the artist

Last night, I went to see that new movie “The Artist” with a friend. If you don’t know what I am talking about you should watch the preview ( it is basically a silent movie.


Now, a bit about my history with movies. With the exception of my blip trip at someone’s request (for their birthday) to go to Harry Potter at the Imax, I have not seen a movie trailer that inspired me enough to go pay full price to see it in a theater in almost 7 years. Actually no, it’s been 5 years. The last movie that inspired me to that extent was 300 (and boy, was that worth it). I watch a fair amount of movies of all different types but I tend to wait until they are free on youtube or available for a dollar somewhere. To put it politely, there are not very many good movies made – they all seem to be more about the personalities, the special effects, or the extent they can create shocking moments of one kind or another – the art of telling a captivating story is just lost.


So then, I started reading about the controversy over Uggie the Dog in the Artist. The dog in question has renewed the debate over whether or not animals should be awarded Oscars. So then I read a bit about the movie – a silent movie in this day and age? What are they, nuts? Or worse, it is going to be some obtuse arty endeavor that just gives you brain strain to watch. The trailer looked good, kind of cheesy – she-uses him to climb to fame – kind of story but the music was good and I decided to go.




The trailer in no way represents what the story is about or how amazing this film is. I have not been to a film that absolutely grabbed you, pulled you in and took you on such a wild ride of emotions. The whole audience was on the same page. Which was amazing…it’s a silent movie – complete with the text cards – and half of the dialogue you never see the text for, but you get every nuance of every conversation. I don’t want to spoil it so suffice it to say – go see it, if you can – go with someone because you need someone to punch in the arm and go “I can’t believe he is going to be such an ass!” And the climatic scene towards the end? You need someone to hold on to.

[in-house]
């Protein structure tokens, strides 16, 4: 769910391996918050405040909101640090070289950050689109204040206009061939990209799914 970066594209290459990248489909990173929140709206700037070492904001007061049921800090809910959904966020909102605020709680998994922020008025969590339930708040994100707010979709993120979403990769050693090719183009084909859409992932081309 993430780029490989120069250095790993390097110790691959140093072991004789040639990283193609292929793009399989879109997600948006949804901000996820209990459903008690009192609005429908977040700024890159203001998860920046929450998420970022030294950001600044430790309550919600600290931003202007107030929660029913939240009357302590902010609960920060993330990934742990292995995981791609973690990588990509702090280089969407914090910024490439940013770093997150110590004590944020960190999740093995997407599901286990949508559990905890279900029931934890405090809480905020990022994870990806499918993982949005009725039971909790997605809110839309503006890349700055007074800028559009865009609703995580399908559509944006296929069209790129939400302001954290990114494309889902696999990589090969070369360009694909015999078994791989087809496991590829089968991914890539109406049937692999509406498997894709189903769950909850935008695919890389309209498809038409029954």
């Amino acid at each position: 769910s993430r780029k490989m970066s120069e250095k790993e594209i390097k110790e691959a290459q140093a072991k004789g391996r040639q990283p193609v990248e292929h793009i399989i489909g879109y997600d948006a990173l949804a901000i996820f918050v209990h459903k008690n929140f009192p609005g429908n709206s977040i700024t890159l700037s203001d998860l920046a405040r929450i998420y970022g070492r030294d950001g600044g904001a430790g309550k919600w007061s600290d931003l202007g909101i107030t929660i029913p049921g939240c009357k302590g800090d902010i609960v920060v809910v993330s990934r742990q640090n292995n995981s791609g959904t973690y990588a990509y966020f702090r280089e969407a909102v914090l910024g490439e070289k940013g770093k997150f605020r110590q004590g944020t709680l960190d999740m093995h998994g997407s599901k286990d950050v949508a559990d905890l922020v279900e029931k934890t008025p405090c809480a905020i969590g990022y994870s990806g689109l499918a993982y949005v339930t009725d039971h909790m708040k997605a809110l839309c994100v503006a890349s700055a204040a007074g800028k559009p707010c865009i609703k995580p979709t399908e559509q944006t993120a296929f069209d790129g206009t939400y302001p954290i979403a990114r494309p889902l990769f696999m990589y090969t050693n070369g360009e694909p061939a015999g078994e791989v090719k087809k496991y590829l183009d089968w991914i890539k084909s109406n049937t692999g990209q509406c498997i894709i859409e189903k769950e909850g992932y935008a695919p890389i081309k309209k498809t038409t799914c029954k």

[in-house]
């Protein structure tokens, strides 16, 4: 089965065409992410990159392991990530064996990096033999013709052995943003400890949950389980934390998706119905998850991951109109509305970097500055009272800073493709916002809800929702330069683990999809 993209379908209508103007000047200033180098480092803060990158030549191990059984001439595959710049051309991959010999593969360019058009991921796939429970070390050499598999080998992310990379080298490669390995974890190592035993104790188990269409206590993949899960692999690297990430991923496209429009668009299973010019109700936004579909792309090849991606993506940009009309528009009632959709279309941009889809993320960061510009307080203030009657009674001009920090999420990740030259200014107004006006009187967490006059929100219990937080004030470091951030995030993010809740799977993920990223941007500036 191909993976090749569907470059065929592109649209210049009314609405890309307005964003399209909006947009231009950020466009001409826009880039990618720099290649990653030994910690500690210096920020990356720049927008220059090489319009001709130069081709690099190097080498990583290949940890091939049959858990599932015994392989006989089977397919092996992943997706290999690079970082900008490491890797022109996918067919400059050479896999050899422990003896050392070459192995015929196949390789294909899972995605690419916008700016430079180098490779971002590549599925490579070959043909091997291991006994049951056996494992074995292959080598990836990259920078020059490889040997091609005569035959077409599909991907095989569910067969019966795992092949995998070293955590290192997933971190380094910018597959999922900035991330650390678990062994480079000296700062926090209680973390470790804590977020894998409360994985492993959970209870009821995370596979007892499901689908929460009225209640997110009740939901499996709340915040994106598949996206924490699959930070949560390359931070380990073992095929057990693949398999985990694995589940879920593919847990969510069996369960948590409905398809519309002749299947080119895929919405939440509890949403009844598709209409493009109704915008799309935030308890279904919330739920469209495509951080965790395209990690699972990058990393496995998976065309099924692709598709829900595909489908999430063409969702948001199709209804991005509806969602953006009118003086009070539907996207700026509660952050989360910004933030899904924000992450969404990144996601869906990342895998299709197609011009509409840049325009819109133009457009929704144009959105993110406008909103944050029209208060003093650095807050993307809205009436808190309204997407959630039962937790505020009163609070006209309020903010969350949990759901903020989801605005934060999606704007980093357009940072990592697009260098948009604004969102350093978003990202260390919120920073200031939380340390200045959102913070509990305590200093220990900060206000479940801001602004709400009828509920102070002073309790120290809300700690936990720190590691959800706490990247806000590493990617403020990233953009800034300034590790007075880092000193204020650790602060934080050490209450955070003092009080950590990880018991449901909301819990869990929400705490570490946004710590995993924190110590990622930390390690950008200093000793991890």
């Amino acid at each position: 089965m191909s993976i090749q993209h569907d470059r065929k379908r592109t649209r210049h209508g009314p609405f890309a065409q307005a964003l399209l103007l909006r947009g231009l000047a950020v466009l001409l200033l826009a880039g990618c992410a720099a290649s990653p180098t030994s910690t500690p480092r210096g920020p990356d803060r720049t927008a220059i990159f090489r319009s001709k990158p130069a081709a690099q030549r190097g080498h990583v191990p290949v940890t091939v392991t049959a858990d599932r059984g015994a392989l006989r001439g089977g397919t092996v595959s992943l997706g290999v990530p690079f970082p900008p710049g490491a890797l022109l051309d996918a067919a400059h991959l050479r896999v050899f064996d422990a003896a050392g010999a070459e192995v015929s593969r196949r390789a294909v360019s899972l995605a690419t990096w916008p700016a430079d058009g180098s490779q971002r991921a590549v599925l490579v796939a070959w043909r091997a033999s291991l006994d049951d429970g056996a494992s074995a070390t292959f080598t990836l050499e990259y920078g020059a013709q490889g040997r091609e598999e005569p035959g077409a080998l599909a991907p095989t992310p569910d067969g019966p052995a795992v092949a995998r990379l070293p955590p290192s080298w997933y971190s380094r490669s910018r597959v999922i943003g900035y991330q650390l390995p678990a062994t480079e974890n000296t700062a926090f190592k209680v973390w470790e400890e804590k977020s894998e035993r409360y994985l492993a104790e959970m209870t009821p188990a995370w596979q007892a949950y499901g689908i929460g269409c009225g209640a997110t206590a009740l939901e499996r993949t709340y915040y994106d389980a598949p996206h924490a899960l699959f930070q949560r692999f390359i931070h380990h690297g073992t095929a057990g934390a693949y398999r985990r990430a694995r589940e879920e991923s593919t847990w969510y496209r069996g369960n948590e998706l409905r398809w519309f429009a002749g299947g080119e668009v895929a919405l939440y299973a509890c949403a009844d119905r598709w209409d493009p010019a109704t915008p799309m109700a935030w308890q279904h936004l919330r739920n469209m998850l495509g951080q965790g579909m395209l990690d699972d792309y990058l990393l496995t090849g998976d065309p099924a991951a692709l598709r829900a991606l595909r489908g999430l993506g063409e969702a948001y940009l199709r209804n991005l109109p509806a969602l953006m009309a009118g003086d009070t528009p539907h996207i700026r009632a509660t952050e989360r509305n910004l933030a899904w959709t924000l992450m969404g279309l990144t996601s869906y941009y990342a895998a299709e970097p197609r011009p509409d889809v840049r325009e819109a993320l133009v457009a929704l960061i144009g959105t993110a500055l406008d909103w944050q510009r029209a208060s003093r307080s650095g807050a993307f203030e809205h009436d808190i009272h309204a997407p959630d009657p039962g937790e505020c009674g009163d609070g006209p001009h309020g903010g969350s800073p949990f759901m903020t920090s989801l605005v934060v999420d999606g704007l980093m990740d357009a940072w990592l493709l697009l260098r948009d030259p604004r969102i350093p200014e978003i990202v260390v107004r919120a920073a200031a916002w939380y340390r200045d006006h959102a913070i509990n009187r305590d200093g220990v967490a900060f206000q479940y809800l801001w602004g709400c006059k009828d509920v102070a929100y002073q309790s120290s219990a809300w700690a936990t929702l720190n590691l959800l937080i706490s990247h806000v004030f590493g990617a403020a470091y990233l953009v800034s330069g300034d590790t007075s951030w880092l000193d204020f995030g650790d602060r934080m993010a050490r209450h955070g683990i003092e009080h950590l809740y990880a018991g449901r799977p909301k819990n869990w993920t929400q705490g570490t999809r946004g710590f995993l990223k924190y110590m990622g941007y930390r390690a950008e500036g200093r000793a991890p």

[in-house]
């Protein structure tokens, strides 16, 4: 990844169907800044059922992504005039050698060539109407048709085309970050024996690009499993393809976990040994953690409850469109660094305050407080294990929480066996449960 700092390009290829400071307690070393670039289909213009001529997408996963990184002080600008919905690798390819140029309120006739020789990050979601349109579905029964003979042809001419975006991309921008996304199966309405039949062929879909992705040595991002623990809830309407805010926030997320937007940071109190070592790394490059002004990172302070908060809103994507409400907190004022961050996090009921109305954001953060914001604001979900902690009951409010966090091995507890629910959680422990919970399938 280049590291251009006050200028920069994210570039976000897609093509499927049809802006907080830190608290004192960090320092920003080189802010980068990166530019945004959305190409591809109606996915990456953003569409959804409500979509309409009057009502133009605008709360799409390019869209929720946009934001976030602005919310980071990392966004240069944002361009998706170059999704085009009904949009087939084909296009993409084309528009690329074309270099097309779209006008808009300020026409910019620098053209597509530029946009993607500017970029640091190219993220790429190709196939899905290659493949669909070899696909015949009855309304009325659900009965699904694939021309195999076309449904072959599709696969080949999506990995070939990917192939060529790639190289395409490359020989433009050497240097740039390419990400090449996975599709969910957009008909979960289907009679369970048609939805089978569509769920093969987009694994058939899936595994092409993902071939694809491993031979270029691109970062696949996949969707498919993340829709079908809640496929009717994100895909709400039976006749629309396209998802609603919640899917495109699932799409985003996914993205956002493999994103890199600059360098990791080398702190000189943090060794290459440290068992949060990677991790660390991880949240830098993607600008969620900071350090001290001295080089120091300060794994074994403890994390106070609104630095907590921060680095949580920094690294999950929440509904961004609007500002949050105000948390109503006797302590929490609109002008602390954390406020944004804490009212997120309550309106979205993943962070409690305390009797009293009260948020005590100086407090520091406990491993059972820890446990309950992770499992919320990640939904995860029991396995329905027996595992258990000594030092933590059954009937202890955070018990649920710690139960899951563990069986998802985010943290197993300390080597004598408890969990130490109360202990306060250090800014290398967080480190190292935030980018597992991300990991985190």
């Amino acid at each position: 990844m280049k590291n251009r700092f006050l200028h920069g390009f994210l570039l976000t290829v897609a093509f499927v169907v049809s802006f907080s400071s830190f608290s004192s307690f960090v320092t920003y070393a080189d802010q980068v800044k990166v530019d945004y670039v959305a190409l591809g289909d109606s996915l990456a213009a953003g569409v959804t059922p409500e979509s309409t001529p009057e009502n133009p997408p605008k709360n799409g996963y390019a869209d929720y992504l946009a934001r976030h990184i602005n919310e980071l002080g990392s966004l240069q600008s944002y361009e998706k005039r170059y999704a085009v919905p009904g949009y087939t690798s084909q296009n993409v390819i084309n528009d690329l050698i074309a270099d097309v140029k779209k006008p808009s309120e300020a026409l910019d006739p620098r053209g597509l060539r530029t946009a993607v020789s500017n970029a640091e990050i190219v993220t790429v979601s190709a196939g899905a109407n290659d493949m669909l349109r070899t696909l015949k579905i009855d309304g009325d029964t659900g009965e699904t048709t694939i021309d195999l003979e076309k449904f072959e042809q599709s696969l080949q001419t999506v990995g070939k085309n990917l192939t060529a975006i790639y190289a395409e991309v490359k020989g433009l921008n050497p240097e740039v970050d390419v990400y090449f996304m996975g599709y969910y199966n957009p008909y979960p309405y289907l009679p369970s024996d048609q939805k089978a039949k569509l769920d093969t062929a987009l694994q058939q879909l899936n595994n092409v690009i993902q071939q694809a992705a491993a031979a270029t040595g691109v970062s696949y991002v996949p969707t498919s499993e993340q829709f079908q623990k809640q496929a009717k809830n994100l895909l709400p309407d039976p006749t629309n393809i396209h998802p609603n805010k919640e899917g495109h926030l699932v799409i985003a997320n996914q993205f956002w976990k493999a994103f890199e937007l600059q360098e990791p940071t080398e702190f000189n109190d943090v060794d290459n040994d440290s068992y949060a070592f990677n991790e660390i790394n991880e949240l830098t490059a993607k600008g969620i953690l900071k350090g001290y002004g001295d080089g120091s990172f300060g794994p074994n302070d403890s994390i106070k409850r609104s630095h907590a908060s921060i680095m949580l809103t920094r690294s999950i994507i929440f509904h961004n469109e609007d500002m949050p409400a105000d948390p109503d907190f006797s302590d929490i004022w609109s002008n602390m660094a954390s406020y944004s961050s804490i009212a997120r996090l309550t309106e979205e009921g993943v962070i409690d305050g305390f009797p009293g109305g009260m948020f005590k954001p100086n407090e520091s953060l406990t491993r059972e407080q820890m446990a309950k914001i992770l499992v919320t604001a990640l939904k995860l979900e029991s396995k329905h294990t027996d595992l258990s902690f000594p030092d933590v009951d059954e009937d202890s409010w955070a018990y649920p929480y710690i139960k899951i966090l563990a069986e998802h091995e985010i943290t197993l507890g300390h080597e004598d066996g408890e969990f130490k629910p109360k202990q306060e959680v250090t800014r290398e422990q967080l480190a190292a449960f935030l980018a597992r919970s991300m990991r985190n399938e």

My friend and I were talking about what current actors and actresses (of the Hollywood variety) we thought would be capable of doing what the heroine in this movie (played by Berenice Bejo) did. She had several scenes in which she walked across the screen and everyone got absolutely everything going on with the character. There was no question and no misinterpretation. We came up with one – Glenn Close (ignoring the new movie she is in, but you know it was one of those personal projects).


The capacity to express emotion and thought in silence and without gesture is a very, very rare thing –sort of, regular people do it all the time. The problem is, will anyone notice? Will they notice their own expressions?


I found this recently and am reposting it. It is from an excellent book, Emotional Genius: How Emotions Can Save Your Life by Karla McLaren. If I was an actor, I would read this list as a way of finding my motivation within a character. As a person, I read it and go “Oh…that makes sense.” And am reminding to remember these things as I move through life.